As you type a password, each character is hidden by dots in the Password field except for the last character you entered, which is displayed on the screen for a few moments.This is helpful even though you see each character as you type it.You always see the most recent character you entered, which can prevent you from getting all the way to the end of a sometimes long password only to discover you’ve made a mistake along the way and have to start all over again.
Secure network Signal
(requires a password) strength
Secure network Signal(requires a password) strength
Info button
Network Doesn’t require name a password
Tap Join.
8. Review the network information. The network to which you are connected is in blue and is marked with a check mark.You see the signal strength for that network. (This indication is typically more accurate than the one you see before you are connected.)
9. Tap the Info button for the network to which you are connected. You see the Info screen, which is labeled with the name of the network.
10. Scroll the screen to review the network’s information.The most important item is the IP Address. If there is no number here or the number starts with 169, the network is not providing an IP address,and you must find another network.You can safely ignore the rest of the information on the screen in most situations. If you want to access some of the more advanced settings, such as HTTP proxy, you need information from the network administrator to access the network, so you need help to get your iPhone connected.
11. Tap Wi-Fi Networks to return to the Wi-Fi Networks screen.
Tap the Info button for the network to which you are connected.

Was Connected, Not Now

If you’ve been using a network successfully,and at some point your iPhone cannot access the Internet but remains connected to the network, move to the network’s Info screen and tap Renew Lease.This refreshes your iPhone’s IP address, sometimes enabling you to access the Internet again.
Scroll the screen to review the network's information,Tap Wi-Fi Networks to return to the Wi-Fi Networks screen.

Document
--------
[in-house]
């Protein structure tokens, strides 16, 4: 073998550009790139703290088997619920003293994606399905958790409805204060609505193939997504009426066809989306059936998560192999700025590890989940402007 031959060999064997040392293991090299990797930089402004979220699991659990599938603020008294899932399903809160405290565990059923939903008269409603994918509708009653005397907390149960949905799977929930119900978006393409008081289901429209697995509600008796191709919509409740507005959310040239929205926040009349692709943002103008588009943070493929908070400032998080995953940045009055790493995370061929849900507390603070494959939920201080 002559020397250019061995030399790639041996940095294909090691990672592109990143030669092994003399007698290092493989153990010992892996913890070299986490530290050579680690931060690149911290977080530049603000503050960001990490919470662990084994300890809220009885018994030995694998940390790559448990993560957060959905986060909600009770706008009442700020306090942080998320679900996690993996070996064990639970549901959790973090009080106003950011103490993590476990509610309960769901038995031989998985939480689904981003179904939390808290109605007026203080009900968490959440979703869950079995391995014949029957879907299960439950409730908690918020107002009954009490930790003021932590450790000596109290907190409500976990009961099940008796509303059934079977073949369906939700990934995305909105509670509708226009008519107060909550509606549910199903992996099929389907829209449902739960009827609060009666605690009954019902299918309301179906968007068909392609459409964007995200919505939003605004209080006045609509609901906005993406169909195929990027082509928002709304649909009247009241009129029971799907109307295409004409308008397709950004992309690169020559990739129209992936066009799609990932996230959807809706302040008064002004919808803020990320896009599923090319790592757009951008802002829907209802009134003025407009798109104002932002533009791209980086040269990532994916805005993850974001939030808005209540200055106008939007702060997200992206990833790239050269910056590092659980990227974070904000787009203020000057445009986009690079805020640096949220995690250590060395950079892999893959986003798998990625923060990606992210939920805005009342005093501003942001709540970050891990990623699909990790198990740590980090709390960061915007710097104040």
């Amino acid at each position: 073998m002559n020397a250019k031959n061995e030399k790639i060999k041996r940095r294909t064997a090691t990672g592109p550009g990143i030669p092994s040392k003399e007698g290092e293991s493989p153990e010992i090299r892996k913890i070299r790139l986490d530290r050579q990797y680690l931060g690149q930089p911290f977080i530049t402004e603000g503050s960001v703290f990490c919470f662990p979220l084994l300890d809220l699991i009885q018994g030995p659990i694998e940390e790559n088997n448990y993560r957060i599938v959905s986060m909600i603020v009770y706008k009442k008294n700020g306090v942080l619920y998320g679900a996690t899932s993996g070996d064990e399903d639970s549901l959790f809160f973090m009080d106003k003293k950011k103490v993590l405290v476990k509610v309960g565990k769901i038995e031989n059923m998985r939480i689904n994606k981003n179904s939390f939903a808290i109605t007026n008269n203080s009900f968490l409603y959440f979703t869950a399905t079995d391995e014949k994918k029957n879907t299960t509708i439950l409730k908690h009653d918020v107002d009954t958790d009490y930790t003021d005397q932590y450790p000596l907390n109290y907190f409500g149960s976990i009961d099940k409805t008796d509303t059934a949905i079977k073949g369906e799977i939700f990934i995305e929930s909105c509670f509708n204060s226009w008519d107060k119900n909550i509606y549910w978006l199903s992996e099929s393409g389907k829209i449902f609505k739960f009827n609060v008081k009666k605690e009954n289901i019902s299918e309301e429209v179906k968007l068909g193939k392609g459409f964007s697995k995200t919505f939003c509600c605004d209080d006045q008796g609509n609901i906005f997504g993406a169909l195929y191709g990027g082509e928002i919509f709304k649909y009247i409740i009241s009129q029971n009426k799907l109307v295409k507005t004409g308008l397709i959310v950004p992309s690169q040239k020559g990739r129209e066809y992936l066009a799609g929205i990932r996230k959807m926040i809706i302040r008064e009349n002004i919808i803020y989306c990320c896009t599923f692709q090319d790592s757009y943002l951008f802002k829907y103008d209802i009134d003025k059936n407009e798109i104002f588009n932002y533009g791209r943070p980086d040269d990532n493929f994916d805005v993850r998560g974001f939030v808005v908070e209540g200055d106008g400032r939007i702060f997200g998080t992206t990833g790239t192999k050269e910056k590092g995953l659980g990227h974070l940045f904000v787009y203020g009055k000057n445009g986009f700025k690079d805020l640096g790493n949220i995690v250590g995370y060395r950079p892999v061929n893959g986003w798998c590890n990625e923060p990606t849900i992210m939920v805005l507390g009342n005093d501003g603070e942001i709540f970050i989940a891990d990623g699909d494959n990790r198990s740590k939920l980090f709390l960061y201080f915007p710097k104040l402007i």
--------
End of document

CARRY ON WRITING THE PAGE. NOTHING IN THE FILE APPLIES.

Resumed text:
12. Move to the Home screen.You should see the Wi-Fi connection icon at the top of the screen;this indicates that you are connected to a network and also indicates the strength of the signal by the number of waves you see.
13. Tap Safari. Safari opens.

Security Key Index

Some private networks require a key index in addition to a password. Unfortunately, there’s no way to enter a specific key on your iPhone. If a network requires this key, check with the administrator to make sure you have the right configuration information and don’t need a key index.
Tap Safari. Safari opens.
14. Try to move to a webpage, such as (See Chapter 10,”Surfing the Web,”for details.) If you move to a webpage that is not from a Wi-Fi provider, you’re good to go. If you are taken to a webpage for a Wi-Fi provider, you need an account to access the Internet. If you have a username and password for that network, enter them on the login form. If you don’t have an account, you must obtain one; use the webpage to sign up. After you have an account with that provider, you can get to the Internet.
Try to move to a webpage, such as (See Chapter 10,"Surfing the Web,"for details.)

Connecting to a Commercial Wi-Fi Network

Many networks in public places, such as hotels or airports, require that you pay a fee or provide other information to access that network and the Internet.When you connect to one of these networks, you’re prompted to log in. Check out these steps.
1. Tap the network you want to join. The iPhone connects to the network, and you see the Log In screen for that network.
2. Provide the information required to join the network, such as a username and a password. In most cases, you have to indicate that you accept the terms and conditions for using the network, which you typically do by checking a check box.
3. Tap the button to join the network. This button can have different labels depending on the type of access, such as Free Access, Login,and so on.
Tap the network you want to join.

Not Always

Not all commercial networks prompt you to log in as these steps explain. Sometimes,you use the network’s homepage to login instead.You join the network as described in the previous section, and when you try to move to a webpage as explained in step 14 in that section, you’re prompted to log into or create an account with the network’s provider.